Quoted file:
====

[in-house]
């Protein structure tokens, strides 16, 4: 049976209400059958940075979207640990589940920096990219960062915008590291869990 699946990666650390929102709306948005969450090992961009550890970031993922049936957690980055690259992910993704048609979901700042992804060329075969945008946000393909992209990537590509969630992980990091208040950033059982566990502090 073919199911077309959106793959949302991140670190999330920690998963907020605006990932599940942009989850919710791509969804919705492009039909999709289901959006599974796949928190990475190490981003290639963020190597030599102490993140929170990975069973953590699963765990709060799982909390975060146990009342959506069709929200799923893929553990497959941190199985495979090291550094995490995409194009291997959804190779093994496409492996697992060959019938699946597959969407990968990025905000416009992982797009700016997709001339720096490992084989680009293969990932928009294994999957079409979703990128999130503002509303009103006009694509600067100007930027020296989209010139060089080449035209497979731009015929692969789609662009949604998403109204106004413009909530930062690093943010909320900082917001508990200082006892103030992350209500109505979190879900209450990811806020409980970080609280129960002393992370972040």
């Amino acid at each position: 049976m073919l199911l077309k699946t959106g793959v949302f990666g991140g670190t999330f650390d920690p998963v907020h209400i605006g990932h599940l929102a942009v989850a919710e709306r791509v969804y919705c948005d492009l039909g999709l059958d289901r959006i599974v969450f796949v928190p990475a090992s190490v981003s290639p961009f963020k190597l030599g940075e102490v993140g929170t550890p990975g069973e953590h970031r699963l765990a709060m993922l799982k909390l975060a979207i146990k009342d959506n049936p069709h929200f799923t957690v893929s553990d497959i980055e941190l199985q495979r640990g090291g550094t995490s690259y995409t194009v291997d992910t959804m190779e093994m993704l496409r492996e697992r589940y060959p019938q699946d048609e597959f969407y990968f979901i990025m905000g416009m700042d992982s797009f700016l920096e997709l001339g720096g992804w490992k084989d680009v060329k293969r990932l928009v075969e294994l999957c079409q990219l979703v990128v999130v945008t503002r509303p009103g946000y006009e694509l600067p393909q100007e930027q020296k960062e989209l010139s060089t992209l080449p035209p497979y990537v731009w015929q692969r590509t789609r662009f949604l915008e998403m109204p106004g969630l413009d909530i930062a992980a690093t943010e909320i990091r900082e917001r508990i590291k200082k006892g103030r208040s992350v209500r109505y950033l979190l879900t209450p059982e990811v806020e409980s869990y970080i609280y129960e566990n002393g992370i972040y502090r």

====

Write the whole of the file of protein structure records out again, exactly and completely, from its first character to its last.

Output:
[in-house]
């Protein structure tokens, strides 16, 4: 049976209400059958940075979207640990589940920096990219960062915008590291869990 699946990666650390929102709306948005969450090992961009550890970031993922049936957690980055690259992910993704048609979901700042992804060329075969945008946000393909992209990537590509969630992980990091208040950033059982566990502090 073919199911077309959106793959949302991140670190999330920690998963907020605006990932599940942009989850919710791509969804919705492009039909999709289901959006599974796949928190990475190490981003290639963020190597030599102490993140929170990975069973953590699963765990709060799982909390975060146990009342959506069709929200799923893929553990497959941190199985495979090291550094995490995409194009291997959804190779093994496409492996697992060959019938699946597959969407990968990025905000416009992982797009700016997709001339720096490992084989680009293969990932928009294994999957079409979703990128999130503002509303009103006009694509600067100007930027020296989209010139060089080449035209497979731009015929692969789609662009949604998403109204106004413009909530930062690093943010909320900082917001508990200082006892103030992350209500109505979190879900209450990811806020409980970080609280129960002393992370972040």
């Amino acid at each position: 049976m073919l199911l077309k699946t959106g793959v949302f990666g991140g670190t999330f650390d920690p998963v907020h209400i605006g990932h599940l929102a942009v989850a919710e709306r791509v969804y919705c948005d492009l039909g999709l059958d289901r959006i599974v969450f796949v928190p990475a090992s190490v981003s290639p961009f963020k190597l030599g940075e102490v993140g929170t550890p990975g069973e953590h970031r699963l765990a709060m993922l799982k909390l975060a979207i146990k009342d959506n049936p069709h929200f799923t957690v893929s553990d497959i980055e941190l199985q495979r640990g090291g550094t995490s690259y995409t194009v291997d992910t959804m190779e093994m993704l496409r492996e697992r589940y060959p019938q699946d048609e597959f969407y990968f979901i990025m905000g416009m700042d992982s797009f700016l920096e997709l001339g720096g992804w490992k084989d680009v060329k293969r990932l928009v075969e294994l999957c079409q990219l979703v990128v999130v945008t503002r509303p009103g946000y006009e694509l600067p393909q100007e930027q020296k960062e989209l010139s060089t992209l080449p035209p497979y990537v731009w015929q692969r590509t789609r662009f949604l915008e998403m109204p106004g969630l413009d909530i930062a992980a690093t943010e909320i990091r900082e917001r508990i590291k200082k006892g103030r208040s992350v209500r109505y950033l979190l879900t209450p059982e990811v806020e409980s869990y970080i609280y129960e566990n002393g992370i972040y502090r």